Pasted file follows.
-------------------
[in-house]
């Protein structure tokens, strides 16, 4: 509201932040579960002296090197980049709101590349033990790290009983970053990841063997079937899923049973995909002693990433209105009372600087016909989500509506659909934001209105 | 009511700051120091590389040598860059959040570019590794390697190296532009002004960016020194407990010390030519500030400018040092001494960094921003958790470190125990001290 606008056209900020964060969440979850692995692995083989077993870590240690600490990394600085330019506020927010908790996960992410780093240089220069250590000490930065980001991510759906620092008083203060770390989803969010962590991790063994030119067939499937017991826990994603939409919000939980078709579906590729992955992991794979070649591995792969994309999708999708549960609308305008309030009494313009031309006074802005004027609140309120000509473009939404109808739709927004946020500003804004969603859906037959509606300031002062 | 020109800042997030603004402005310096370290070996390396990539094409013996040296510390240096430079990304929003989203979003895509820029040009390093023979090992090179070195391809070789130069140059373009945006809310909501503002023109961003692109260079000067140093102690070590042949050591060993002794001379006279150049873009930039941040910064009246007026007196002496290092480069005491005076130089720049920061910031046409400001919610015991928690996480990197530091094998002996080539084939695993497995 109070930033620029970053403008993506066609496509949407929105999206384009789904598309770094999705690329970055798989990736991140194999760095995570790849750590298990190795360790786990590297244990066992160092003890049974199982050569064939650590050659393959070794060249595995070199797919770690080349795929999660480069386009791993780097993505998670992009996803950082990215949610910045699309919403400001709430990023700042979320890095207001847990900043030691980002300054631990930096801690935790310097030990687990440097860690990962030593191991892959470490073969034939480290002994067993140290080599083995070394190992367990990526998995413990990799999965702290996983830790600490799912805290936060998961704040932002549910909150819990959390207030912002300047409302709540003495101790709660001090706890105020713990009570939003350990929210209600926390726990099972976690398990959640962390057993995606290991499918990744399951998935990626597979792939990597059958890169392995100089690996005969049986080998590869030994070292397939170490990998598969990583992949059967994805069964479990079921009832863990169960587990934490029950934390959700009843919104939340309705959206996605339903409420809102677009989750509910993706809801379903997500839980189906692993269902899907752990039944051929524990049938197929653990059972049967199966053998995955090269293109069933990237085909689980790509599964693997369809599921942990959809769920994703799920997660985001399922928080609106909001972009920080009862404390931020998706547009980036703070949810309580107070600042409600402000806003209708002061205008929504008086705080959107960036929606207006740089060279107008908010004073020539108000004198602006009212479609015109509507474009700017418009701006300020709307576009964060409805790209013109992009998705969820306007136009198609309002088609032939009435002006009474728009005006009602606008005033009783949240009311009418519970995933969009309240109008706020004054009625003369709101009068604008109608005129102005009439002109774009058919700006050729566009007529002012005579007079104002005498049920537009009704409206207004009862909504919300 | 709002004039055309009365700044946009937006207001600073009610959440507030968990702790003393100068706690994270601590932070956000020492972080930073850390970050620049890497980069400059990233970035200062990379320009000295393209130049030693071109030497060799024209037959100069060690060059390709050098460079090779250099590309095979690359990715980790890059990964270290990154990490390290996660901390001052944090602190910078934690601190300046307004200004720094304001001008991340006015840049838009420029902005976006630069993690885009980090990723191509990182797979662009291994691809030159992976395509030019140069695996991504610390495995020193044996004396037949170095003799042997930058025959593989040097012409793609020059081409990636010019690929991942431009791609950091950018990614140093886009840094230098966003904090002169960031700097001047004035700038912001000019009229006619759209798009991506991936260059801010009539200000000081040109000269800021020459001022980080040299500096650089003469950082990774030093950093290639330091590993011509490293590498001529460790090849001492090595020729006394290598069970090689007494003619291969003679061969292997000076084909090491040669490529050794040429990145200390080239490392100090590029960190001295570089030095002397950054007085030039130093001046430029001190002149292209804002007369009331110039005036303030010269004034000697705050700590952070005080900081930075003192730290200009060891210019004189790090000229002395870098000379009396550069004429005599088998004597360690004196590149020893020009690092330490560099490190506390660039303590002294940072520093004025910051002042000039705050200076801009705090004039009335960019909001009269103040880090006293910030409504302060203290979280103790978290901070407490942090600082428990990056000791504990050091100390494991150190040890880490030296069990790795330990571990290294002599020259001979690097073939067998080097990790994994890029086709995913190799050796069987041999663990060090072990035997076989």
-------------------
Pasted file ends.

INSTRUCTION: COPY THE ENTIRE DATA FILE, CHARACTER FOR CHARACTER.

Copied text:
[in-house]
């Protein structure tokens, strides 16, 4: 509201932040579960002296090197980049709101590349033990790290009983970053990841063997079937899923049973995909002693990433209105009372600087016909989500509506659909934001209105 | 009511700051120091590389040598860059959040570019590794390697190296532009002004960016020194407990010390030519500030400018040092001494960094921003958790470190125990001290 606008056209900020964060969440979850692995692995083989077993870590240690600490990394600085330019506020927010908790996960992410780093240089220069250590000490930065980001991510759906620092008083203060770390989803969010962590991790063994030119067939499937017991826990994603939409919000939980078709579906590729992955992991794979070649591995792969994309999708999708549960609308305008309030009494313009031309006074802005004027609140309120000509473009939404109808739709927004946020500003804004969603859906037959509606300031002062 | 020109800042997030603004402005310096370290070996390396990539094409013996040296510390240096430079990304929003989203979003895509820029040009390093023979090992090179070195391809070789130069140059373009945006809310909501503002023109961003692109260079000067140093102690070590042949050591060993002794001379006279150049873009930039941040910064009246007026007196002496290092480069005491005076130089720049920061910031046409400001919610015991928690996480990197530091094998002996080539084939695993497995 109070930033620029970053403008993506066609496509949407929105999206384009789904598309770094999705690329970055798989990736991140194999760095995570790849750590298990190795360790786990590297244990066992160092003890049974199982050569064939650590050659393959070794060249595995070199797919770690080349795929999660480069386009791993780097993505998670992009996803950082990215949610910045699309919403400001709430990023700042979320890095207001847990900043030691980002300054631990930096801690935790310097030990687990440097860690990962030593191991892959470490073969034939480290002994067993140290080599083995070394190992367990990526998995413990990799999965702290996983830790600490799912805290936060998961704040932002549910909150819990959390207030912002300047409302709540003495101790709660001090706890105020713990009570939003350990929210209600926390726990099972976690398990959640962390057993995606290991499918990744399951998935990626597979792939990597059958890169392995100089690996005969049986080998590869030994070292397939170490990998598969990583992949059967994805069964479990079921009832863990169960587990934490029950934390959700009843919104939340309705959206996605339903409420809102677009989750509910993706809801379903997500839980189906692993269902899907752990039944051929524990049938197929653990059972049967199966053998995955090269293109069933990237085909689980790509599964693997369809599921942990959809769920994703799920997660985001399922928080609106909001972009920080009862404390931020998706547009980036703070949810309580107070600042409600402000806003209708002061205008929504008086705080959107960036929606207006740089060279107008908010004073020539108000004198602006009212479609015109509507474009700017418009701006300020709307576009964060409805790209013109992009998705969820306007136009198609309002088609032939009435002006009474728009005006009602606008005033009783949240009311009418519970995933969009309240109008706020004054009625003369709101009068604008109608005129102005009439002109774009058919700006050729566009007529002012005579007079104002005498049920537009009704409206207004009862909504919300 | 709002004039055309009365700044946009937006207001600073009610959440507030968990702790003393100068706690994270601590932070956000020492972080930073850390970050620049890497980069400059990233970035200062990379320009000295393209130049030693071109030497060799024209037959100069060690060059390709050098460079090779250099590309095979690359990715980790890059990964270290990154990490390290996660901390001052944090602190910078934690601190300046307004200004720094304001001008991340006015840049838009420029902005976006630069993690885009980090990723191509990182797979662009291994691809030159992976395509030019140069695996991504610390495995020193044996004396037949170095003799042997930058025959593989040097012409793609020059081409990636010019690929991942431009791609950091950018990614140093886009840094230098966003904090002169960031700097001047004035700038912001000019009229006619759209798009991506991936260059801010009539200000000081040109000269800021020459001022980080040299500096650089003469950082990774030093950093290639330091590993011509490293590498001529460790090849001492090595020729006394290598069970090689007494003619291969003679061969292997000076084909090491040669490529050794040429990145200390080239490392100090590029960190001295570089030095002397950054007085030039130093001046430029001190002149292209804002007369009331110039005036303030010269004034000697705050700590952070005080900081930075003192730290200009060891210019004189790090000229002395870098000379009396550069004429005599088998004597360690004196590149020893020009690092330490560099490190506390660039303590002294940072520093004025910051002042000039705050200076801009705090004039009335960019909001009269103040880090006293910030409504302060203290979280103790978290901070407490942090600082428990990056000791504990050091100390494991150190040890880490030296069990790795330990571990290294002599020259001979690097073939067998080097990790994994890029086709995913190799050796069987041999663990060090072990035997076989």